What are Landlord’s Biggest Worries in 2020?
Despite the property industry being incredibly fast-moving, recent years have seen a raft of new challenges for landlords. Brexit impacted every aspect of the UK and the property sector was no different. Thankfully, the new year has started positively for the industry with the results of the general election easing some of landlord’s biggest worries in 2020.
Using research from multiple industry sources including Upad, we’ve put together a list of the top challenges landlords are facing in the new year and what that means for their Buy-to-Let investments.
The biggest concern that emerged for landlords within the research are legislative and tax changes, particularly the amendments to mortgage tax relief. With the scheme set to be scrapped entirely in April 2020, this will no doubt impact rental profits and leave landlords with little choice but to raise rents.
2020 is also set to see the introduction of changes to Private Residence Relief (PRR) and Capital Gains Tax (CGT). Directly targeting ‘accidental landlords’ – those that lived in a home they then rented out – these changes could see those with a second home paying more in the long-term.
It emerged in the survey that 22% of respondents found compliance to be a big issue. With legislation changes constantly in motion, its vital that landlords stay on top of their due diligence to stay compliant.
The main changes to Buy-to-Let in 2020 include the following:
Tenant Fees Bill – Removes letting agent charges to tenants and a five-week limit on tenancy deposits for those that deliver an annual rent below £50,000.
Client Money Protection Scheme (CMPS) – It’s compulsory that letting agents register with an approved scheme.
Homes Fitness for Human Habitation Act – This change has ensured tighter rules on the condition of the rental property.
Tenancy Agreement – Proposed changes to tenancy agreements mainly revolve around making them longer – current Government plans would put them on a minimum three-year contract.
It goes without saying that rent arrears are a major worry for any landlord – whether you’re seasoned or just starting out.
Research shows that 18% of landlords see it as a top concern – unsurprising considering enquiries to National Debtline regarding rent arrears have increased by 84% in the past four years – especially with the cost of living rising and wages not increasing fast enough to keep up.
Communication during this time is key. You want to ensure that you’re speaking about the issues with your tenants and finding suitable solutions. It can be worth setting up a system that alerts you if payments don’t get through, meaning you can act quick enough.
Going one step further than not being paid on time is not being paid at all. Void periods are the biggest worry for nearly 14% of landlords according to the Office for National Statistics, to the point where landlords would happily charge lower rent than go through a void period.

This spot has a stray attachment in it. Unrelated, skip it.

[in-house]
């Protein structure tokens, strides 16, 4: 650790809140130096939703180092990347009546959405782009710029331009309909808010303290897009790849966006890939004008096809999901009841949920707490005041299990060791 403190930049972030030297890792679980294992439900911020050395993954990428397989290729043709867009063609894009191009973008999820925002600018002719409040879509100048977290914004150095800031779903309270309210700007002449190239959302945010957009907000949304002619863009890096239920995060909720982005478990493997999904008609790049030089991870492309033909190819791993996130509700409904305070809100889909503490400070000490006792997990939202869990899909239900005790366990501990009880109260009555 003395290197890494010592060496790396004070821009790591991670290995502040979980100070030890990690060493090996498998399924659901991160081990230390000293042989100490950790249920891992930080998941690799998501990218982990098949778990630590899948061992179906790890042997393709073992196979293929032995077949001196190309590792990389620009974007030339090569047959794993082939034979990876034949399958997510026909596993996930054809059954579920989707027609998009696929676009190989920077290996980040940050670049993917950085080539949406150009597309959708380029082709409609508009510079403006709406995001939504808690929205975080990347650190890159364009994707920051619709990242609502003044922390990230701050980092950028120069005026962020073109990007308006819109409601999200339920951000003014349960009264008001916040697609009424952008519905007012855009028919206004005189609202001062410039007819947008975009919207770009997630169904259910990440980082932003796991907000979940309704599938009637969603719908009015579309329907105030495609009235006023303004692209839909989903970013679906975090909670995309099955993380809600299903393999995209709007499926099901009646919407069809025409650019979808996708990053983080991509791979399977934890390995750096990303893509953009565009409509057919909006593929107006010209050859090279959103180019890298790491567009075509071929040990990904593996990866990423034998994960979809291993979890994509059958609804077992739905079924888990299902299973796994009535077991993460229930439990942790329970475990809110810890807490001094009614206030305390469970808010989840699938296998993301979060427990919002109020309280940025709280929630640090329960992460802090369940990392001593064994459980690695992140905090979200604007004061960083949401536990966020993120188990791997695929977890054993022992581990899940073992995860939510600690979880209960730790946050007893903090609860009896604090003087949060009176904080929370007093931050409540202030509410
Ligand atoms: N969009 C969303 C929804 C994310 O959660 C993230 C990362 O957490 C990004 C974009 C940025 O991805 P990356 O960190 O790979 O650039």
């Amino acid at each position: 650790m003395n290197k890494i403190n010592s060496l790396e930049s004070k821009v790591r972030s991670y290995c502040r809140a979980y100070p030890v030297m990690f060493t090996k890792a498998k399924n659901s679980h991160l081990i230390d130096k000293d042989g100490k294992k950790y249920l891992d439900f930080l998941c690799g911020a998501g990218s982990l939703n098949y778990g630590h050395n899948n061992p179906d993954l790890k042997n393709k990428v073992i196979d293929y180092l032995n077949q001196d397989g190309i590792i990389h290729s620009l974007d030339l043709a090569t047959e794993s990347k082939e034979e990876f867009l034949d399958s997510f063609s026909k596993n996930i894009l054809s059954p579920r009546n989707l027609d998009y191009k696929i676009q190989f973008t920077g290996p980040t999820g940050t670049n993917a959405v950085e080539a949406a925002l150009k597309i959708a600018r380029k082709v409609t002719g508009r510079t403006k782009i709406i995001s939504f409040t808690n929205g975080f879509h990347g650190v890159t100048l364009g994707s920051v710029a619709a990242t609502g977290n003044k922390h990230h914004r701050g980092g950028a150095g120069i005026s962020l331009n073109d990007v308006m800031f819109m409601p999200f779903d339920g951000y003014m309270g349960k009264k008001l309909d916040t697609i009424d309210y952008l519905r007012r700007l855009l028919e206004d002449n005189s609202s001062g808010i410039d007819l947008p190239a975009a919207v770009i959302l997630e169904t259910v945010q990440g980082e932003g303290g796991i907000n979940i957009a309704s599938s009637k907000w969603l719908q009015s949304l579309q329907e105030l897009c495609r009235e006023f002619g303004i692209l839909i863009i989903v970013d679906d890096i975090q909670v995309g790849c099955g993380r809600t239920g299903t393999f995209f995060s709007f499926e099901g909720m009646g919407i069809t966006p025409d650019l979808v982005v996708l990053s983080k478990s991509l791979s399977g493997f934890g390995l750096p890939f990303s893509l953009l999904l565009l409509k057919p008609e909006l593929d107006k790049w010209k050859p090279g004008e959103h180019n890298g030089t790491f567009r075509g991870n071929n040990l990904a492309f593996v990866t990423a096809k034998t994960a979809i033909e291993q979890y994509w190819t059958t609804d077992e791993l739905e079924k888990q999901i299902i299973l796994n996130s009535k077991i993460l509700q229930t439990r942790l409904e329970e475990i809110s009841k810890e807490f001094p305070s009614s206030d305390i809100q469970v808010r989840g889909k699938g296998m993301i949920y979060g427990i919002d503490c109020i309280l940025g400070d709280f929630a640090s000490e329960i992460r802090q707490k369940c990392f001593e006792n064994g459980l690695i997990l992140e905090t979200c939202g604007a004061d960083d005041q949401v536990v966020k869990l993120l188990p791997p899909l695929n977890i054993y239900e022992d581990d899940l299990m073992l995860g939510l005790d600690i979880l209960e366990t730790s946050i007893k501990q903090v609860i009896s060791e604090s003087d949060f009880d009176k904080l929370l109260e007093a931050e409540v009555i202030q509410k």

The best way to mitigate void periods is to properly plan in advance, researching your tenants beforehand and creating lasting relationships when they’re living in the property. Keep the property in order and maintain a rent that matches the property value and it’s much more likely you’ll avoid void periods.
As you’d imagine, Brexit has been a huge concern for landlords in 2019 and while it’s still present in 2020, the impact has been lessened by the results of the 2019 General Election. A majority government means a firmer stance on Brexit, reducing the uncertainty that is clouding the market.
It’s important for landlords to consider the effect that Brexit may have on future endeavours, especially in terms of demand. For some landlords, Brexit was a reason to invest, especially in terms of finding value through foreign exchange.
While it’s an ongoing process, it’s likely that more investors will be moving forward on purchases throughout 2020 in an effort to take advantage of any market growth.
Tenant Fees Ban
While it has emerged as a landlord worry in 2020, the Tenant Fees Ban only plays a minor role. Just 2% of respondents believe that the Tenant Fees Ban is a big concern. This could be down to a number of factors but the most likely is that online platforms are growing in popularity and tend to have much cheaper fees.
At the same time, many landlords are already prepared to pay the fees and are therefore adjusting rents accordingly.
Despite these challenges, Buy-to-Let remains a cornerstone opportunity for investors that want to take advantage of a rising market. Landlords can increasingly find success up and down the country, particularly in prime regional areas and forecasts are showing incredible growth going forward.